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Roy Claxton Acuff Passes Away

Today in Masonic History Roy Claxton Acuff passes away in 1992.

Roy Claxton Acuff was an American singer.

Acuff was born on September 15th, 1903 in Maynardville, Tennessee. He came from a prominent family and the Acuff house was a frequent meeting place for people in community. At the gatherings Acuff would entertain friends and neighbors by balancing farm implements on his chin. Coming from a musical family, Acuff picked up various instruments including the harmonica and the mouth harp. In 1919, the Acuff family relocated to Fountain City which is now a suburb of Knoxville. There Acuff graduated from Central High School where he excelled at sports. He was even offered an athletic scholarship which he turned down.

After high school in 1929, Acuff tried out for various local baseball teams. During spring training for the Knoxville Smokies, a minor league affiliate of the then New York Giants, Acuff suffered severe sunstroke which ended his baseball career. The sunstroke was so bad that in 1930, Acuff suffered a nervous breakdown. He would later reflect that he could not tolerate any sun during that time.

In 1932, Acuff joined a medicine show. The shows would often hire entertainers to bring in the crowds to sell their suspect quality medicines. It was while working the medicine shows that Acuff learned to project his voice which would be a critical skill for his later radio career.

In 1934, Acuff left the medicine shows and formed a band. Initially they were called the Tennessee Crackerjacks until a local radio announcer called them the Crazy Tennesseans while introducing the band. The group liked the name and changed the name of the band. They would end up singing with ARC a recording label and would work to complete a 20 song commitment with the label before parting ways in 1937 over a contract dispute.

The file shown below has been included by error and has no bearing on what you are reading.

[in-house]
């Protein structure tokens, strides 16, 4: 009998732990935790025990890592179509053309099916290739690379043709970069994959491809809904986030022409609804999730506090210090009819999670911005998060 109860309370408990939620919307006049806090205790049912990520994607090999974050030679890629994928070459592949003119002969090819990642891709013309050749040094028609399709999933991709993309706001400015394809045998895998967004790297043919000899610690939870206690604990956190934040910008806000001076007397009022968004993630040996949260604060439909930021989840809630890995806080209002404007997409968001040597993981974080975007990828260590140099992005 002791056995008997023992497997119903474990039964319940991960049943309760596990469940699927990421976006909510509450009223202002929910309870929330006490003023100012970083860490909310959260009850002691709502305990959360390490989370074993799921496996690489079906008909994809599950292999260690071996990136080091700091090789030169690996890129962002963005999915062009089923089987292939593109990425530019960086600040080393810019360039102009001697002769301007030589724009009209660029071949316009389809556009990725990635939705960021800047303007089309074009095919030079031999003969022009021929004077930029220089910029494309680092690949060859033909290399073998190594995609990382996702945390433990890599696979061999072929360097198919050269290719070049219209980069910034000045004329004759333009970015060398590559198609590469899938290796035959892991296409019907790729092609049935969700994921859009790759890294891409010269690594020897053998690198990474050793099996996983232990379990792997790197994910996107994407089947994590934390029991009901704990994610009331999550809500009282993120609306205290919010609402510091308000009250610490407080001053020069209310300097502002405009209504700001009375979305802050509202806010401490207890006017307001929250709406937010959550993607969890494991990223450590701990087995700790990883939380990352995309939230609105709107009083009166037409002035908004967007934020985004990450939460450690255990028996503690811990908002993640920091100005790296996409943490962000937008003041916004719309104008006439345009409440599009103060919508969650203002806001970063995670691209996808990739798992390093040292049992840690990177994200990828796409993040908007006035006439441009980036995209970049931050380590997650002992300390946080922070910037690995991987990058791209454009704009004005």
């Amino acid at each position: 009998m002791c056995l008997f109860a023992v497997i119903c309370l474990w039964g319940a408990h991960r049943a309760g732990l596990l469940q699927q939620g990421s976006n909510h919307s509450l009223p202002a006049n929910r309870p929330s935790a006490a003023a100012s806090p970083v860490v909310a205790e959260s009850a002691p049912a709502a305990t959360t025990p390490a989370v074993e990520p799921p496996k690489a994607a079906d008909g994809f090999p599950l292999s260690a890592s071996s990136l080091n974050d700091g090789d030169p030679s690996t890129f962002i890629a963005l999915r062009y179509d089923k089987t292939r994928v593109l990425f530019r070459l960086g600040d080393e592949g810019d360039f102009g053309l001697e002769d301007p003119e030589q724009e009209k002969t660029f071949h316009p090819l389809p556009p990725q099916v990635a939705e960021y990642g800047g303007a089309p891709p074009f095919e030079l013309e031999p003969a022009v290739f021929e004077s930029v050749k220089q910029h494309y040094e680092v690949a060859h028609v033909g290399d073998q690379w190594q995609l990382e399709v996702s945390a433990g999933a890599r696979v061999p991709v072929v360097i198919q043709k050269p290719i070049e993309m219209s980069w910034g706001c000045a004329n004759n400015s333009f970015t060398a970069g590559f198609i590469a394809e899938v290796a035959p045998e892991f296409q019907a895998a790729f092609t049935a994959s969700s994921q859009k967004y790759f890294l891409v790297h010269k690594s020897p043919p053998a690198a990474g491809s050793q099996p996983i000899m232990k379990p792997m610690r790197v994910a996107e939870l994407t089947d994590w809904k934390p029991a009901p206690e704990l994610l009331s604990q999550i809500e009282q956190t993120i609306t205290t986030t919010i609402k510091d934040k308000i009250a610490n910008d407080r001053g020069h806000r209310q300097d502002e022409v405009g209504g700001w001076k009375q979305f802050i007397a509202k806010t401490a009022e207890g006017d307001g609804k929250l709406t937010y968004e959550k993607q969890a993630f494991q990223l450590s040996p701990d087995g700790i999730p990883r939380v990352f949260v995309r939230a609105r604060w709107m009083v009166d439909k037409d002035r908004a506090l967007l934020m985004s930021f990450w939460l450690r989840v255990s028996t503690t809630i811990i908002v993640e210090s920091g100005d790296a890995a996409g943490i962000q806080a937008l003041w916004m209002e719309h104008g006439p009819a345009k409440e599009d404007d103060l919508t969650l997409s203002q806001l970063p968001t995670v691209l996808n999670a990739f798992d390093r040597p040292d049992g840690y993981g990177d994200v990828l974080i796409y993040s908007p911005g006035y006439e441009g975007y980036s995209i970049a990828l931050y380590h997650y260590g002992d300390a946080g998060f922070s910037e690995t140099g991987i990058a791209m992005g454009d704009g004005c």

In 1938, Acuff and the band moved to Nashville to try out for the Grand Ole Opry. Their first audition did not go well. Their second audition impressed Opry founder George D. Hay and producer Harry Stone. On the suggestion of Hay and Stone, Acuff changed the name of the band to the Smoky Mountain Boys. Despite changes in the band and the band eventually splitting up, Acuff would continue to play, with some breaks, at the Grand Ole Opry for the rest of his life.

In 1940, Acuff and the band traveled to Hollywood where they appeared in the motion picture Grand Ole Opry. Acuff would go to appear in other films as well. In 1942, Acuff met songwriter Fred Rose. The two men formed Acuff-Rose music and would become a force in the country music industry. They would work with young artists who had been cheated by other labels. Rose, who had experience as a talent scout, brought other new talent to the label as well. They singed Hank Williams and in 1950 had their first big hit with Patti Page's rendition of the Tennessee Waltz.

In 1948, Acuff invited Tennessee Governor Prentice Cooper to the Grand Ole Opry. Cooper refused blaming Acuff for turning Nashville into the "hillbilly capital of the United States." A reporter informed Acuff of Cooper's response and told Acuff he should run for Governor. Acuff didn't take it seriously until he received the Republican nomination. This frightened long time political boss E. H. Crump. Acuff was defeated in the election by Gordon Browning.

Through the 1950's and the 1960's Acuff's popularity waned. It wasn't until the Grand Ole Opry moved to it's new home in the Grand Ole Opry House in 1972 that Acuff had a resurgence in his career. On the opening night in the new Grand Ole Opry House, Acuff taught President Richard Nixon to use a yo-yo and convinced the president to play a few tunes on the piano.

Through the 1980's Acuff lived in a house on the Opry grounds and continued to perform on the stage. He would show up early and perform odd jobs like stocking soda in refrigerators. On November 23rd, 1992, Acuff suffered congestive heart failure and passed away.

Acuff was a member of East Nashville Lodge No. 560. He also joined the Ancient Accepted Scottish Rite, was a member of Al Menah Shrine Temple and joined York Rite. He was member of Edward G. Corbitt Chapter No. 147, Royal Arch Masons. A member of Nashville Council No. 1 Royal and Select Masters and Nashville Commandery No. 1, Knights Templar.